The Infante family, Fanny and Jose, and their children, Isaac,16,and Estrella, 8, a first generation immigrant family from Mexico, walks the Marina Park at San Leandro Marina.
Fanny pushes Estrella’s back to let her play with a swing.
Estrella and Fanny walk along the coast at the park.
For the Infante family, it is important to spend quality time together.
Raising children in the San Francisco Bay Area can be a challenge for any family. It is even more difficult for a first generation immigrant family.
Fanny and Jose Infante immigrated from Mexico to the United States. They live in East Oakland, California. Jose immigrated in 2005 from Mexico. His wife Fanny and son Isaac followed in 2007. Their daughter Estrella was born in 2008 in the United States.
The Infante family lives in a lower income Latino neighborhood in East Oakland. The community is known for its high crime rate.
“Because we live in Oakland it’s a little difficult. We don’t feel free to have our kids go outside,” Fanny noted. However, they have made the decision to live there because it is affordable and located next to many employment opportunities. Jose finds it easier to work construction jobs because he is close to many of Bay Area cities experiencing a building boom.
When Estrella was first born Fanny had to stay at home, but once she turned three, she was able to get babysitters at the ESL school while she took classes. She is now going to community education classes to become an office manager or supervisor.
Fanny receives some government assistance as an immigrant. She can take her classes for free through a program for Immigrants, and there are programs to help with their health care as well including La Raza in Oakland. “There is a lot of support for immigrants,” Fanny remarked.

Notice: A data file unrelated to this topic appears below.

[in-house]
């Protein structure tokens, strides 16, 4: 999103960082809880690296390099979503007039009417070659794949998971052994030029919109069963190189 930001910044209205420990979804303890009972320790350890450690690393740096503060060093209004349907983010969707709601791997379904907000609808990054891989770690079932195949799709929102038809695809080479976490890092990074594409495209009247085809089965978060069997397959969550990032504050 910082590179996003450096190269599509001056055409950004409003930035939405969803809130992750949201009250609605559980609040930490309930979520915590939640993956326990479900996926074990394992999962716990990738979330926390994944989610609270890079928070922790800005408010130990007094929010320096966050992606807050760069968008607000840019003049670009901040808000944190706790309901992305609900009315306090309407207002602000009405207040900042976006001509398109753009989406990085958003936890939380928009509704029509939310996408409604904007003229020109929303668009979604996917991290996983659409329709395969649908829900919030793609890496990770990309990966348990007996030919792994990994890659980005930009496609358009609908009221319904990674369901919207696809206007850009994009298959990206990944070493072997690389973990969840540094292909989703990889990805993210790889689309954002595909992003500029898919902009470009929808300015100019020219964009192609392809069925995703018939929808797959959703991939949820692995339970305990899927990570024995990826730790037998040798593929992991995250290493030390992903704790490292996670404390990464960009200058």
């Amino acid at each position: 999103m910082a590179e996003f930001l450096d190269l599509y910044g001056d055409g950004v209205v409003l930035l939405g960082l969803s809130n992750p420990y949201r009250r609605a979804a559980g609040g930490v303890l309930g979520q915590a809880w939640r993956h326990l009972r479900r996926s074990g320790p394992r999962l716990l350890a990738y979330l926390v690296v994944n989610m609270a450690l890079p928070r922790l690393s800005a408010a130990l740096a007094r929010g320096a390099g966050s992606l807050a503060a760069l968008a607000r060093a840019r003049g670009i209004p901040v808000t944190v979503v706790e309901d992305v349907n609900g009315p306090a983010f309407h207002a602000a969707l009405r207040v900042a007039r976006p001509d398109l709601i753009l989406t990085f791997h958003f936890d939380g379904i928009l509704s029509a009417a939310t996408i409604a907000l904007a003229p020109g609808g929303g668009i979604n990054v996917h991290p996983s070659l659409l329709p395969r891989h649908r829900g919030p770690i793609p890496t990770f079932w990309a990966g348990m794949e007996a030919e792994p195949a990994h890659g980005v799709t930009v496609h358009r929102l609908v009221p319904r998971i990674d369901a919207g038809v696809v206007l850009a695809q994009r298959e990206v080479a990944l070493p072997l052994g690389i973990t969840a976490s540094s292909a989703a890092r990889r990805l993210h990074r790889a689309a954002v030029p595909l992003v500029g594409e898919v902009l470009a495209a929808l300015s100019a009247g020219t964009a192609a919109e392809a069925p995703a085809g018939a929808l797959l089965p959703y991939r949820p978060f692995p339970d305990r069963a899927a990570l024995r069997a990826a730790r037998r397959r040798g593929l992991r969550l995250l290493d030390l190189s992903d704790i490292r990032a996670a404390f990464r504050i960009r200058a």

Jose noted that many of his friends and colleagues live in Stockton and Tracy, California outside the Bay Area. They spend several hours daily commuting on congested highways. He said his friends usually have a 2-3 hour commute each way every day. Instead, Jose is happy to have a short commute and enjoy more quality time with his family.
Fanny does not see her family moving from her Oakland neighborhood. “People ask why don’t we move to a more secure city, but I have made roots in Oakland and the community,” she said.
It is important the Infante family spend quality time together. “All the time it’s together as a group,” said Jose. On weekends they often go to the San Leandro Marina. It has a large park where a diverse group of friends plays volleyball together. They now have friends of all ethnicities and economic backgrounds, and they enjoy learning about a lot of new cultures.
“I teach my kids to respect all cultures, and they need to be tolerant of other cultures,” Fanny explained. “We like to participate in other cultures. For example, we went to an event with Indian friends. Another time with friends from Peru.”
Isaac and Estrella attend public school in Oakland. They attend the Lighthouse Community Charter School (https://lighthousecharter.org/). It is located in East Oakland and has classes from kindergarten through 12th grade.
According to the Lighthouse website “charter schools” are independent public schools with rigorous curriculum programs and unique educational approaches. In exchange for operational freedom and flexibility, charter schools are subject to higher levels of accountability than traditional public schools. Charter schools, which are tuition-free and open to all students, offer quality and choice in the public education system.